A federal judge in Las Vegas has apparently invalidated several patents held by slot machine giant International Game Technology, which could allow rival manufacturers to put out their own bonus wheel-based games.
U.S. District Judge Robert Clive Jones ruled from the bench Wednesday during hearing in a patent infringement case between IGT and Bally Technologies. According to a statement from Bally, Jones told attorneys he intends to issue a written order declaring that bonus wheel patents held by IGT are invalid. The patents cover such games as Wheel of Fortune and similar products.
The order would reject IGT’s belief that Bally’s bonus wheel-based slot machines infringe on patents held by IGT.
Macquarie Securities gaming analyst Joel Simkins said the ruling could turn out to be the worst case scenario for IGT in which any slot maker can distribute a bonus wheel-based game without concern of violating IGT’s patents.
“This is a company built on intellectual property and the (bonus) wheel-based games are the significant franchise for IGT,” Simkins said. “This opens up a Pandora’s box and allows other developers to bring out their own (bonus) wheel-based games.”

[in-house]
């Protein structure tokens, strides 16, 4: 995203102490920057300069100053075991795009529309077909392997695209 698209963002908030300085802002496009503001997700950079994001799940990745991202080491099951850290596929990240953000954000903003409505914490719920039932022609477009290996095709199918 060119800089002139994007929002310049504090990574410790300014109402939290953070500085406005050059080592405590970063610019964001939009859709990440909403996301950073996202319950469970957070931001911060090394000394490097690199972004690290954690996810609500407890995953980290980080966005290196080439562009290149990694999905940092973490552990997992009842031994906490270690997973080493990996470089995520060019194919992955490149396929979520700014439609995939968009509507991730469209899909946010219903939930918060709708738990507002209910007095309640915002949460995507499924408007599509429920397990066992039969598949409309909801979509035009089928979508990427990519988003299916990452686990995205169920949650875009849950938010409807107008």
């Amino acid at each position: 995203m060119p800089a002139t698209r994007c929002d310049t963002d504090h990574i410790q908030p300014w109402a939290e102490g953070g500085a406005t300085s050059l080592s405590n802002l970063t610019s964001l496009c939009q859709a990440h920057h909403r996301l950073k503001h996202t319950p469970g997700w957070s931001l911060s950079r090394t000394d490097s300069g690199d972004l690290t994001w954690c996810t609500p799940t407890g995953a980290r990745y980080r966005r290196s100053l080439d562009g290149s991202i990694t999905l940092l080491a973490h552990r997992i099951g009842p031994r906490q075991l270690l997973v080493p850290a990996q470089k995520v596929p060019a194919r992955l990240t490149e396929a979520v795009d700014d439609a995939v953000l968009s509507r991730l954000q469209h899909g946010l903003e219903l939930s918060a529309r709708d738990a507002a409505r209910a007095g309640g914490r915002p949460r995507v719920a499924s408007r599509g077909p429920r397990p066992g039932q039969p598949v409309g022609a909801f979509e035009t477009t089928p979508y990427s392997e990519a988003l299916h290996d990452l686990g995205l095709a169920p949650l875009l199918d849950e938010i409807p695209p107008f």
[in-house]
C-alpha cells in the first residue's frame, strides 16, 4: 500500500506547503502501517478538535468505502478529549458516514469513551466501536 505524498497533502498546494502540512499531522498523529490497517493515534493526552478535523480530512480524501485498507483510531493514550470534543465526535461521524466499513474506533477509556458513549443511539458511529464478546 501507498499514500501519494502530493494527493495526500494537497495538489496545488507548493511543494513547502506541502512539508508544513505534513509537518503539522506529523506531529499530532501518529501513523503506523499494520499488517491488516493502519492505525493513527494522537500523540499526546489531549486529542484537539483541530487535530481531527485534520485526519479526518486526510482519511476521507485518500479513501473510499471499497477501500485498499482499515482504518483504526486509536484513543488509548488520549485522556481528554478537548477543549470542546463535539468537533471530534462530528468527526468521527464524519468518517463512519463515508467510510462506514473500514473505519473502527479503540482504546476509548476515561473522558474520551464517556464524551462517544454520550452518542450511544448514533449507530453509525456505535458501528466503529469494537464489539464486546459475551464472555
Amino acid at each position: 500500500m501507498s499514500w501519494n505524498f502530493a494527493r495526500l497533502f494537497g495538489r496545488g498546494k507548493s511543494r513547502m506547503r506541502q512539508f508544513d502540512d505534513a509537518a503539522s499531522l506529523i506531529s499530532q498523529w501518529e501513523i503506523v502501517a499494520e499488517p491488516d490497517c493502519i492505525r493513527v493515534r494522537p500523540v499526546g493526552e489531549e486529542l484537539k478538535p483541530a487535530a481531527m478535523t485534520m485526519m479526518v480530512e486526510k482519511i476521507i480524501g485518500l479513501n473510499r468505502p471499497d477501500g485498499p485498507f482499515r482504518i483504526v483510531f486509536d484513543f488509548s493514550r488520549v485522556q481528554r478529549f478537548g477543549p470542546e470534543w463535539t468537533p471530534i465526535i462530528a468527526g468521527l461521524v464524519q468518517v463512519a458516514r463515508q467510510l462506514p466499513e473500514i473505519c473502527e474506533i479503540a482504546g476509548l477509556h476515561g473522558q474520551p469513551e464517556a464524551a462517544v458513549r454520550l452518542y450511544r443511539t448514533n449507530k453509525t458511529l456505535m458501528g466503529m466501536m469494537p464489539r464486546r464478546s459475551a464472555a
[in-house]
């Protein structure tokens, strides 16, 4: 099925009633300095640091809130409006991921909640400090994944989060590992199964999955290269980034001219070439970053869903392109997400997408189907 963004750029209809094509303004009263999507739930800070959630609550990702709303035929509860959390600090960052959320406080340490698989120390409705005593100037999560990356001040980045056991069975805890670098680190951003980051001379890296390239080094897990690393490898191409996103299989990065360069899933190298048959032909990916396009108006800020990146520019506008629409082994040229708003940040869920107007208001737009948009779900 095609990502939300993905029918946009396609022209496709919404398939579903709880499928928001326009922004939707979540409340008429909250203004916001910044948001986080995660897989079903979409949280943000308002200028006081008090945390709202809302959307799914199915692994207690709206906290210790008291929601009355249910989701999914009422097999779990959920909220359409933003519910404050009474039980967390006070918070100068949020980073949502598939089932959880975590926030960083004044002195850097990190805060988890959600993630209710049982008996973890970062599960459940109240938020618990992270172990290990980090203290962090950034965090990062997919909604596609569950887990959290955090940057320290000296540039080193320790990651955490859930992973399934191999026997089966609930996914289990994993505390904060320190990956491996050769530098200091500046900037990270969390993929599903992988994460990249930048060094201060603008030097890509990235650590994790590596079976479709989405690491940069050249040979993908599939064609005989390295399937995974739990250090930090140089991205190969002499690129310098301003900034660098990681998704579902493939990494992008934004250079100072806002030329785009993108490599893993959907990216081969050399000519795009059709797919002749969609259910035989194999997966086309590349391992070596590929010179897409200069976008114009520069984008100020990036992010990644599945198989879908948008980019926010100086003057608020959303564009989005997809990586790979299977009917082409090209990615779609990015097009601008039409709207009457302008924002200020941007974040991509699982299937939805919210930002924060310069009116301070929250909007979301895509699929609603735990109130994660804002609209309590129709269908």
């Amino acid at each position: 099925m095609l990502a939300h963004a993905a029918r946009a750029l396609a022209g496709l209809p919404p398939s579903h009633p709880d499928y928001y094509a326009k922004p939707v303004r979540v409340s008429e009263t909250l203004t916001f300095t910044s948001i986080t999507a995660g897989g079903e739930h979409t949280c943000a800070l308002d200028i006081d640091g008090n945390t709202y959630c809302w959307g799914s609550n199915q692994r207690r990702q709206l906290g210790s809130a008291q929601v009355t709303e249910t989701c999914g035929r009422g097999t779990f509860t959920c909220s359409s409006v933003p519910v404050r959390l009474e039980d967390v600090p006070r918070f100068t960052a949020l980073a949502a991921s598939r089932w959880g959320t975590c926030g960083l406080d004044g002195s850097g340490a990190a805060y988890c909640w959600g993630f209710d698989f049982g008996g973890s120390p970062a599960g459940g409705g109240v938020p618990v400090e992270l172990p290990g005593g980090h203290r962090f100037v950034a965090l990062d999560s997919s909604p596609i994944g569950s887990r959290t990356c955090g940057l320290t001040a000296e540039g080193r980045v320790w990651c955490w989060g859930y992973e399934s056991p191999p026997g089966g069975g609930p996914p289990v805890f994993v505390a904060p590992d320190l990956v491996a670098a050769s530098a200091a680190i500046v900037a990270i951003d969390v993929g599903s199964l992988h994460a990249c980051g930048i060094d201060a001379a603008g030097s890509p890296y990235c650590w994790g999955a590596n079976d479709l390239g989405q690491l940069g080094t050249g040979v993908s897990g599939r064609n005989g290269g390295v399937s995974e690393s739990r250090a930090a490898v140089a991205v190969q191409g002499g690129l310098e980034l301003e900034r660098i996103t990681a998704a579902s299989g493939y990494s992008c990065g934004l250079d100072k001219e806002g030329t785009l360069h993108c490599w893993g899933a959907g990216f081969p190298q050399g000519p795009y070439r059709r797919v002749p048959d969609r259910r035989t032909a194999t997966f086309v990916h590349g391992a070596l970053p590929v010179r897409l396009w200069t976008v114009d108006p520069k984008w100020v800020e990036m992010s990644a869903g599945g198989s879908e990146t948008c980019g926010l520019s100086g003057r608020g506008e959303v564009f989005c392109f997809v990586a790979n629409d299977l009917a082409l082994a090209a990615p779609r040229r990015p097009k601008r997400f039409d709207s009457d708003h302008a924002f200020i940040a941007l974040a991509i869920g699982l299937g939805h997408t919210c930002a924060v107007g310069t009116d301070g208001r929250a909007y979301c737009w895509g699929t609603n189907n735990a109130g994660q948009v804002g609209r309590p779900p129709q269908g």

Bally said it issued a statement in response to numerous inquiries and market activity following the hearing. The company said it would make an official comment once the judge’s order is filed.
Shares of Bally increased $1.99, or 9.79 percent, to close at $22.31 on the New York Stock Exchange. More than 4.6 million shares were traded, four times the average daily volume. Shares of IGT closed at $12.24, down $1.93, or 13.62 percent, also on the NYSE.
In a note to investors, Deutsche Bank gaming analyst Bill Lerner said he expects IGT will appeal the decision once the ruling is finalized.
Lerner said the IGT’s bonus wheel slot machine, in which gamblers can obtain bonus points or jackpots, benefits from the Wheel of Fortune brand, which is based on the popular television game show.
“If somebody comes up with a better brand, then you might be able to take some volume away from Wheel of Fortune,” Lerner said.
Bally and IGT have multiple lawsuits weaving their way through the federal court system for patent infringement matters and antitrust issues.
Morgan Stanley gaming analyst Celeste Brown told investors the favorable ruling for Bally makes it unlikely IGT will succeed in obtaining damages regarding any bonus wheel patents. She said a settlement is out of the question because the company would permanently lose its patents.
“Investors should have more confidence in Bally’s legal position going forward,” Brown said. “In our view, the decision makes a global settlement of all litigation between the companies less likely, as IGT will have to appeal the decision if it hopes to recover its patent.”
Bally said the judge also said the written order would invalidate certain claims of IGT’s player-tracking patents at issue.
Contact reporter Howard Stutz at firstname.lastname@example.org or 702-477-3871.